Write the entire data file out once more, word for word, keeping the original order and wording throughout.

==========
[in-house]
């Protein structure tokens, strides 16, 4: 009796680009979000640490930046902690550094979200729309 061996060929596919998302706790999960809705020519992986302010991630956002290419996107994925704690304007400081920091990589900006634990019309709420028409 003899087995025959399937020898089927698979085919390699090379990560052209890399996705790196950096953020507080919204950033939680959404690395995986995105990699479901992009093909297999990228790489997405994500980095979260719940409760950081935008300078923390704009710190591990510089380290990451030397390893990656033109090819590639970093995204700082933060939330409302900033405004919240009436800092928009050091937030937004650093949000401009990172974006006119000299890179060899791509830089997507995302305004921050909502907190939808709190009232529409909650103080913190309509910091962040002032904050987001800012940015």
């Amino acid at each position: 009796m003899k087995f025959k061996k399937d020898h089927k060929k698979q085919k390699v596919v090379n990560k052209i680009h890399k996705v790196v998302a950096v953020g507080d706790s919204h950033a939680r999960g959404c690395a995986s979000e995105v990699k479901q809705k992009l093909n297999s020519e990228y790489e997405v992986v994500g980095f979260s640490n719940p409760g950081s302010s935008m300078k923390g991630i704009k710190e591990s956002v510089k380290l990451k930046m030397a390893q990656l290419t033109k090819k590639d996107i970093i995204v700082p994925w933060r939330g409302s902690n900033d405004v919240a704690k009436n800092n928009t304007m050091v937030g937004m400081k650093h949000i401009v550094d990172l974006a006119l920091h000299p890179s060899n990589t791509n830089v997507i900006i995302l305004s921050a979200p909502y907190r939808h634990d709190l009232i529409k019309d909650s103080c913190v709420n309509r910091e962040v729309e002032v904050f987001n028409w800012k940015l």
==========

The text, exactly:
[in-house]
């Protein structure tokens, strides 16, 4: 009796680009979000640490930046902690550094979200729309 061996060929596919998302706790999960809705020519992986302010991630956002290419996107994925704690304007400081920091990589900006634990019309709420028409 003899087995025959399937020898089927698979085919390699090379990560052209890399996705790196950096953020507080919204950033939680959404690395995986995105990699479901992009093909297999990228790489997405994500980095979260719940409760950081935008300078923390704009710190591990510089380290990451030397390893990656033109090819590639970093995204700082933060939330409302900033405004919240009436800092928009050091937030937004650093949000401009990172974006006119000299890179060899791509830089997507995302305004921050909502907190939808709190009232529409909650103080913190309509910091962040002032904050987001800012940015």
């Amino acid at each position: 009796m003899k087995f025959k061996k399937d020898h089927k060929k698979q085919k390699v596919v090379n990560k052209i680009h890399k996705v790196v998302a950096v953020g507080d706790s919204h950033a939680r999960g959404c690395a995986s979000e995105v990699k479901q809705k992009l093909n297999s020519e990228y790489e997405v992986v994500g980095f979260s640490n719940p409760g950081s302010s935008m300078k923390g991630i704009k710190e591990s956002v510089k380290l990451k930046m030397a390893q990656l290419t033109k090819k590639d996107i970093i995204v700082p994925w933060r939330g409302s902690n900033d405004v919240a704690k009436n800092n928009t304007m050091v937030g937004m400081k650093h949000i401009v550094d990172l974006a006119l920091h000299p890179s060899n990589t791509n830089v997507i900006i995302l305004s921050a979200p909502y907190r939808h634990d709190l009232i529409k019309d909650s103080c913190v709420n309509r910091e962040v729309e002032v904050f987001n028409w800012k940015l």